How to choose a cremation urn?
With hundreds of cremation urns to choose from, the pressure to get it right and the painful emotions involved choosing the right cremation urn can be overwhelming and upsetting.
Here are our 3 key things to consider to help you narrow down your selection.
What Size Urn do you need? This is the simplest way to narrow down your selection and is based on one key question - What are your plans for the ashes?
- Scatter them all – you may want to consider a scattering tube which helps make the scattering process easier.
- Keep only a small portion – you will need a keepsake or a small urn depending on how many ashes you want to retain. These terms are often used intermittently and the size can vary from 3 cubic inches to 50 cubic inches.
- Share ashes amongst family members – a small or medium urn will be required depending how many people the ashes are being shared out amongst.
- Keep the ashes to put together with a partners when they pass – this will require a companion urn, these urns are large enough to hold the remains of two adults.
- Keep the full ashes – for this you will require a full size or adult urn.
As a general rule you will need 1cubic inch for every lb. of bodyweight that the person weighed at their time of death but this volume is more influenced by height and build than their weight.
For urns for children and infants please confirm with the funeral home the size of urn you require.
Also remember when making your selection that an urn can never be too big and empty space is common, so don’t discount a design you like thinking it is too large for your needs.
What is your budget?
- Modest (up to $100) – you can still find quality cremation urns for this price and it is worth looking at discontinued and overstocked urns which are often sold for far less than their original retail price.
It is also worth looking for urns online which has increased the price competition and made many more urns more affordable.
- Moderate ($100-$400) – this budget level opens you up to a lot more options, both online and from funeral homes. Most urns are handmade and this budget allows more intricate decorations and more man-hours are spent making each urn. There will be metal urns, crafted wood urns, marble and ceramic urns as well as some glass urns available to you.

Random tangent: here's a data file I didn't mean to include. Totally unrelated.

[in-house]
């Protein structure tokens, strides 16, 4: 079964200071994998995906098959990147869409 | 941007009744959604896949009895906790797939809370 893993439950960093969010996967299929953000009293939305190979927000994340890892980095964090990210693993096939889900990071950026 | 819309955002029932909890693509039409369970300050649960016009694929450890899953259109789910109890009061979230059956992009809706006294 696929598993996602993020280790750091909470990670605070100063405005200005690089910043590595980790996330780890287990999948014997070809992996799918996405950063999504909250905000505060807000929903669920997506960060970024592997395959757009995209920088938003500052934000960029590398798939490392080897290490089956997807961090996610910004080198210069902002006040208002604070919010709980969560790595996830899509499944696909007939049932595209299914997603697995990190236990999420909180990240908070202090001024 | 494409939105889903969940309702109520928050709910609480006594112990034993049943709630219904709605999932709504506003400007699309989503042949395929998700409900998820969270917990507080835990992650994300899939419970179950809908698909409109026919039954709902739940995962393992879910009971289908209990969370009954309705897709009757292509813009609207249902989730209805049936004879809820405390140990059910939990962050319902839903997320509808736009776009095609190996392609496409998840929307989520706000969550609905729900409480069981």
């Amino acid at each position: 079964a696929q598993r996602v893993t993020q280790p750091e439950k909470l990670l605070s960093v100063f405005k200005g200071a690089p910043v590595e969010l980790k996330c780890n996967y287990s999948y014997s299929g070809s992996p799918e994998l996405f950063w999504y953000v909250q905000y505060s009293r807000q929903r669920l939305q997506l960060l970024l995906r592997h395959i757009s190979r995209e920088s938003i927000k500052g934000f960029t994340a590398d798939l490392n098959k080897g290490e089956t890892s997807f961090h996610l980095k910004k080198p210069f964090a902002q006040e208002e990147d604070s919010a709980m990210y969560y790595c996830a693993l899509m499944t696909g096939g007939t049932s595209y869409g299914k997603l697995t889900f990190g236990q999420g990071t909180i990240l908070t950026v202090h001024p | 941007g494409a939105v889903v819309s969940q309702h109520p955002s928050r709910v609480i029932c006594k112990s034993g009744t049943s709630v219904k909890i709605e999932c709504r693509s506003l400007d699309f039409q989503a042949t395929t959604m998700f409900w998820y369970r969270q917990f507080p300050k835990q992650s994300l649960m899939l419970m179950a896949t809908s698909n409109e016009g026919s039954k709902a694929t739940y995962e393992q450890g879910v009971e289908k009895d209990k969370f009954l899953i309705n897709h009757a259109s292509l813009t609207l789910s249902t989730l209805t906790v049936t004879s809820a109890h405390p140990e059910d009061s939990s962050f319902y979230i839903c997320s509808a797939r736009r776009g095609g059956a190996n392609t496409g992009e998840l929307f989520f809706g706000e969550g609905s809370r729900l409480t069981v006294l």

- Higher budgets ($400+) – with this budget you are really unlimited in your selection. You may chose a one-of a kind artisan urn or have an urn custom designed and made to your requirements or you may wish to choose one already made with high level craftsmanship and higher quality materials; wood, glass, ceramic or more expensive metals.
Where will the urn be kept?
Depending on what you choose to do with your ashes will heavily influence your urn choice.
- If you are choosing to bury the ashes or keep them in a niche you need to ensure the urn will fit. You will also need to ensure that it is made from a suitable material for burial, generally those made of metal, stone or an eco-friendly biodegradable urn, but it's best to check with where you will be burying them.
- If you are looking to scatter the ashes immediately you may wish to purchase an ash scattering urn which makes this process easier.
- If you want to hold onto the ashes until a partner dies so they can be put together you will need a companion urn which is large enough to store both sets of remains.
- If you are looking for an urn to display at home then you want something that is attractive, thoughtful and is in keeping with the person whose remains it will hold e.g. did they have a favourite color? Did they like flowers?
- You will also need to consider the area you will be keeping the urn, both now and in the future, to ensure it will fit in with the surroundings and not look out of place.
Whichever cremation urn you pick as the final resting place for your loved one it will undoubtedly pay tribute to them in a beautiful and loving way. Making the final decisions can alleviate some of the burden and pressure you have been feeling during this time and bring a sense of closure. Hopefully the above tips will help you narrow down your results and provide some clarity in this difficult situation.
Fovere provides the information on this page as a guide only. Fovere shall not be held responsible for any situation where all the ashes do not fit in the urn.